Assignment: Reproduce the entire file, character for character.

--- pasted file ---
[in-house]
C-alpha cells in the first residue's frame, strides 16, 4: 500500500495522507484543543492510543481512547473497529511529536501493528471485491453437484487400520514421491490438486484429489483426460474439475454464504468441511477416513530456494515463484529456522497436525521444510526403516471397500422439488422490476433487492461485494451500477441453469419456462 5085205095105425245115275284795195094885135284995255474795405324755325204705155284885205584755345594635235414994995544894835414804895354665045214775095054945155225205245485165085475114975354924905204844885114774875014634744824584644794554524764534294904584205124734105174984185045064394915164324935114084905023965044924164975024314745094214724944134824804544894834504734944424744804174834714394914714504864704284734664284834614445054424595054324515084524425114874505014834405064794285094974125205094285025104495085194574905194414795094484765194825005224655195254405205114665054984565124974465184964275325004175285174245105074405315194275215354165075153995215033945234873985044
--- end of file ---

[in-house]
C-alpha cells in the first residue's frame, strides 16, 4: 500500500495522507484543543492510543481512547473497529511529536501493528471485491453437484487400520514421491490438486484429489483426460474439475454464504468441511477416513530456494515463484529456522497436525521444510526403516471397500422439488422490476433487492461485494451500477441453469419456462 5085205095105425245115275284795195094885135284995255474795405324755325204705155284885205584755345594635235414994995544894835414804895354665045214775095054945155225205245485165085475114975354924905204844885114774875014634744824584644794554524764534294904584205124734105174984185045064394915164324935114084905023965044924164975024314745094214724944134824804544894834504734944424744804174834714394914714504864704284734664284834614445054424595054324515084524425114874505014834405064794285094974125205094285025104495085194574905194414795094484765194825005224655195254405205114665054984565124974465184964275325004175285174245105074405315194275215354165075153995215033945234873985044